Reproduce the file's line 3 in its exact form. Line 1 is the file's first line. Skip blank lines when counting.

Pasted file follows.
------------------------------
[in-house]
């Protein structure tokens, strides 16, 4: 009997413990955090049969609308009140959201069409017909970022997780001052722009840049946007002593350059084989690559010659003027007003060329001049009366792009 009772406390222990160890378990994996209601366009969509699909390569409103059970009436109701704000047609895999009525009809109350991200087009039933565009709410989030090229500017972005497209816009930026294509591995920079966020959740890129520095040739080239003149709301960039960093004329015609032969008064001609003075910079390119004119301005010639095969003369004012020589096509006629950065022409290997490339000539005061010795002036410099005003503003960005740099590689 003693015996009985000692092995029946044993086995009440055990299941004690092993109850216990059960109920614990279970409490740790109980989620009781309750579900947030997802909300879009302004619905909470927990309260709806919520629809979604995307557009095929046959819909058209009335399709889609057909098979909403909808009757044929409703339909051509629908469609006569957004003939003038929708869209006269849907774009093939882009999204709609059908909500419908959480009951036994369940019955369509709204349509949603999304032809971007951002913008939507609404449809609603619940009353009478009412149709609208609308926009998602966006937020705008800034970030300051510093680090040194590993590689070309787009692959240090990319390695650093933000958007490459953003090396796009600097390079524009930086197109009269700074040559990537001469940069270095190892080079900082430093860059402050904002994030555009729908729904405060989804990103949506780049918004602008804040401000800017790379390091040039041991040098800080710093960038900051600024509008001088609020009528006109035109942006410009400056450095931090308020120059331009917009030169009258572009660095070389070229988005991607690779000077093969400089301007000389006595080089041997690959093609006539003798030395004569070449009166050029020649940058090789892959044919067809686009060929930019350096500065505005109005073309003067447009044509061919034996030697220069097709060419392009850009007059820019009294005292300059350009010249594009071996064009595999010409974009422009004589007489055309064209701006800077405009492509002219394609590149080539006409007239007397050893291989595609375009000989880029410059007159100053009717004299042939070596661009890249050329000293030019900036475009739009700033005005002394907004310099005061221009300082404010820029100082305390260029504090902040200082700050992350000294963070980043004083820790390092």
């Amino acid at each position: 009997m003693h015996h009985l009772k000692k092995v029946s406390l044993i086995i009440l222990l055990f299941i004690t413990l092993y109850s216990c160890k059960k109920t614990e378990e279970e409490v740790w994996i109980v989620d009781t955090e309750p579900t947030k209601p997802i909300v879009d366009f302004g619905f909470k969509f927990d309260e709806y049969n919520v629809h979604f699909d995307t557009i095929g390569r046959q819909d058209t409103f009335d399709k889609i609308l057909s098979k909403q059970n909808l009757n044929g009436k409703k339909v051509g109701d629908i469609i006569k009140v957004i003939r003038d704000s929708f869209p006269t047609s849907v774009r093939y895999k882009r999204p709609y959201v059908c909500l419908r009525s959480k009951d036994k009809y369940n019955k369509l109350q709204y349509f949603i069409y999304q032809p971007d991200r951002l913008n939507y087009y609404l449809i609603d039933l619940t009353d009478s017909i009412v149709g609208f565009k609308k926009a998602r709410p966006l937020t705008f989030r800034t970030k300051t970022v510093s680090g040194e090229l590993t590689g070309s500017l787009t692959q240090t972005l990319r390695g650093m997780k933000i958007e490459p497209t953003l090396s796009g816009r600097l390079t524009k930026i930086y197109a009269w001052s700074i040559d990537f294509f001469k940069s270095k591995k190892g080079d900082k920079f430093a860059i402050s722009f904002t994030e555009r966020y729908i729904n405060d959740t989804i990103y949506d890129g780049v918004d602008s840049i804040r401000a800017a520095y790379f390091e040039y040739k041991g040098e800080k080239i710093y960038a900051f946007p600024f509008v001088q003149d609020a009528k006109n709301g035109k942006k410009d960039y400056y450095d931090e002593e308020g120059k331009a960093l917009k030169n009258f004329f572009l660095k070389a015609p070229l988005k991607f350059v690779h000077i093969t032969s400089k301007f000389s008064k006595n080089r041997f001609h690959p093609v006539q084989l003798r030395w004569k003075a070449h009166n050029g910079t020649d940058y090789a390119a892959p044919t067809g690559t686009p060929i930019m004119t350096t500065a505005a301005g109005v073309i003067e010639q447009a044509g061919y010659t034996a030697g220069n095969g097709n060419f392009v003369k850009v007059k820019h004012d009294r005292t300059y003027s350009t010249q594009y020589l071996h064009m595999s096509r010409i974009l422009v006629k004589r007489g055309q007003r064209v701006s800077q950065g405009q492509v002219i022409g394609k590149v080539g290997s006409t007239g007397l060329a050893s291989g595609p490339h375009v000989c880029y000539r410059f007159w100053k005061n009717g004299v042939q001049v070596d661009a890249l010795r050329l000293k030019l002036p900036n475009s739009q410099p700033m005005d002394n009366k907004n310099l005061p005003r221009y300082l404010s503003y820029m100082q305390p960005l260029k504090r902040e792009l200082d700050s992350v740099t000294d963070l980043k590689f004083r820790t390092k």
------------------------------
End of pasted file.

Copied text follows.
């Amino acid at each position: 009997m003693h015996h009985l009772k000692k092995v029946s406390l044993i086995i009440l222990l055990f299941i004690t413990l092993y109850s216990c160890k059960k109920t614990e378990e279970e409490v740790w994996i109980v989620d009781t955090e309750p579900t947030k209601p997802i909300v879009d366009f302004g619905f909470k969509f927990d309260e709806y049969n919520v629809h979604f699909d995307t557009i095929g390569r046959q819909d058209t409103f009335d399709k889609i609308l057909s098979k909403q059970n909808l009757n044929g009436k409703k339909v051509g109701d629908i469609i006569k009140v957004i003939r003038d704000s929708f869209p006269t047609s849907v774009r093939y895999k882009r999204p709609y959201v059908c909500l419908r009525s959480k009951d036994k009809y369940n019955k369509l109350q709204y349509f949603i069409y999304q032809p971007d991200r951002l913008n939507y087009y609404l449809i609603d039933l619940t009353d009478s017909i009412v149709g609208f565009k609308k926009a998602r709410p966006l937020t705008f989030r800034t970030k300051t970022v510093s680090g040194e090229l590993t590689g070309s500017l787009t692959q240090t972005l990319r390695g650093m997780k933000i958007e490459p497209t953003l090396s796009g816009r600097l390079t524009k930026i930086y197109a009269w001052s700074i040559d990537f294509f001469k940069s270095k591995k190892g080079d900082k920079f430093a860059i402050s722009f904002t994030e555009r966020y729908i729904n405060d959740t989804i990103y949506d890129g780049v918004d602008s840049i804040r401000a800017a520095y790379f390091e040039y040739k041991g040098e800080k080239i710093y960038a900051f946007p600024f509008v001088q003149d609020a009528k006109n709301g035109k942006k410009d960039y400056y450095d931090e002593e308020g120059k331009a960093l917009k030169n009258f004329f572009l660095k070389a015609p070229l988005k991607f350059v690779h000077i093969t032969s400089k301007f000389s008064k006595n080089r041997f001609h690959p093609v006539q084989l003798r030395w004569k003075a070449h009166n050029g910079t020649d940058y090789a390119a892959p044919t067809g690559t686009p060929i930019m004119t350096t500065a505005a301005g109005v073309i003067e010639q447009a044509g061919y010659t034996a030697g220069n095969g097709n060419f392009v003369k850009v007059k820019h004012d009294r005292t300059y003027s350009t010249q594009y020589l071996h064009m595999s096509r010409i974009l422009v006629k004589r007489g055309q007003r064209v701006s800077q950065g405009q492509v002219i022409g394609k590149v080539g290997s006409t007239g007397l060329a050893s291989g595609p490339h375009v000989c880029y000539r410059f007159w100053k005061n009717g004299v042939q001049v070596d661009a890249l010795r050329l000293k030019l002036p900036n475009s739009q410099p700033m005005d002394n009366k907004n310099l005061p005003r221009y300082l404010s503003y820029m100082q305390p960005l260029k504090r902040e792009l200082d700050s992350v740099t000294d963070l980043k590689f004083r820790t390092k």